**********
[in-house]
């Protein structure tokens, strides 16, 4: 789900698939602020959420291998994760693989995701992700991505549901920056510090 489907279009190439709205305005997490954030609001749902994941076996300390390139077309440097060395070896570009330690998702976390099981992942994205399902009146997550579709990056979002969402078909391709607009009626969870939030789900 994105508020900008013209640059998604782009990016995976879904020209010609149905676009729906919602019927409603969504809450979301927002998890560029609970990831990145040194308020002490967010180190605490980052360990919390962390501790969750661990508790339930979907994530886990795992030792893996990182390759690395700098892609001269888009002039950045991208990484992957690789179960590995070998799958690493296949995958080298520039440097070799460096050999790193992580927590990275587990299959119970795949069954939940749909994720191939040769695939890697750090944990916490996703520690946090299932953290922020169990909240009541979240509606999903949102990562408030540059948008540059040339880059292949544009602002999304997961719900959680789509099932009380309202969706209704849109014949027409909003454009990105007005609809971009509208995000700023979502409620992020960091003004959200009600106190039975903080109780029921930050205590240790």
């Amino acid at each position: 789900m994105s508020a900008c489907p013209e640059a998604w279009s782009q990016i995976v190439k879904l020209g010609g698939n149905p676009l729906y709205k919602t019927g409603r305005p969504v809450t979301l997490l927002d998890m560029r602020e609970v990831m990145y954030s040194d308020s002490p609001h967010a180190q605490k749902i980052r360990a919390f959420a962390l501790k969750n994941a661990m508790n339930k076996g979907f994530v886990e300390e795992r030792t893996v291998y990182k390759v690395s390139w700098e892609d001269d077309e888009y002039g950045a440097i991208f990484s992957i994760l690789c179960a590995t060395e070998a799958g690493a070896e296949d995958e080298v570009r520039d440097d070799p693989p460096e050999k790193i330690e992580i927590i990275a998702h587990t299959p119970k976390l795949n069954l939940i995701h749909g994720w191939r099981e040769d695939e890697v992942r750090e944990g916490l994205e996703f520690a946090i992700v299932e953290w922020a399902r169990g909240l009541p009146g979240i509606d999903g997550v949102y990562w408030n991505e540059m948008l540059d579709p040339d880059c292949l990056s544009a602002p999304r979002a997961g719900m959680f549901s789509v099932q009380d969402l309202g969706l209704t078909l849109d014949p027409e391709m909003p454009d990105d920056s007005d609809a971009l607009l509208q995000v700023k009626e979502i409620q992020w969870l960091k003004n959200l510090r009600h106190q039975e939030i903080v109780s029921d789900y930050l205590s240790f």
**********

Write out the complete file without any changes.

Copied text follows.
[in-house]
């Protein structure tokens, strides 16, 4: 789900698939602020959420291998994760693989995701992700991505549901920056510090 489907279009190439709205305005997490954030609001749902994941076996300390390139077309440097060395070896570009330690998702976390099981992942994205399902009146997550579709990056979002969402078909391709607009009626969870939030789900 994105508020900008013209640059998604782009990016995976879904020209010609149905676009729906919602019927409603969504809450979301927002998890560029609970990831990145040194308020002490967010180190605490980052360990919390962390501790969750661990508790339930979907994530886990795992030792893996990182390759690395700098892609001269888009002039950045991208990484992957690789179960590995070998799958690493296949995958080298520039440097070799460096050999790193992580927590990275587990299959119970795949069954939940749909994720191939040769695939890697750090944990916490996703520690946090299932953290922020169990909240009541979240509606999903949102990562408030540059948008540059040339880059292949544009602002999304997961719900959680789509099932009380309202969706209704849109014949027409909003454009990105007005609809971009509208995000700023979502409620992020960091003004959200009600106190039975903080109780029921930050205590240790």
């Amino acid at each position: 789900m994105s508020a900008c489907p013209e640059a998604w279009s782009q990016i995976v190439k879904l020209g010609g698939n149905p676009l729906y709205k919602t019927g409603r305005p969504v809450t979301l997490l927002d998890m560029r602020e609970v990831m990145y954030s040194d308020s002490p609001h967010a180190q605490k749902i980052r360990a919390f959420a962390l501790k969750n994941a661990m508790n339930k076996g979907f994530v886990e300390e795992r030792t893996v291998y990182k390759v690395s390139w700098e892609d001269d077309e888009y002039g950045a440097i991208f990484s992957i994760l690789c179960a590995t060395e070998a799958g690493a070896e296949d995958e080298v570009r520039d440097d070799p693989p460096e050999k790193i330690e992580i927590i990275a998702h587990t299959p119970k976390l795949n069954l939940i995701h749909g994720w191939r099981e040769d695939e890697v992942r750090e944990g916490l994205e996703f520690a946090i992700v299932e953290w922020a399902r169990g909240l009541p009146g979240i509606d999903g997550v949102y990562w408030n991505e540059m948008l540059d579709p040339d880059c292949l990056s544009a602002p999304r979002a997961g719900m959680f549901s789509v099932q009380d969402l309202g969706l209704t078909l849109d014949p027409e391709m909003p454009d990105d920056s007005d609809a971009l607009l509208q995000v700023k009626e979502i409620q992020w969870l960091k003004n959200l510090r009600h106190q039975e939030i903080v109780s029921d789900y930050l205590s240790f």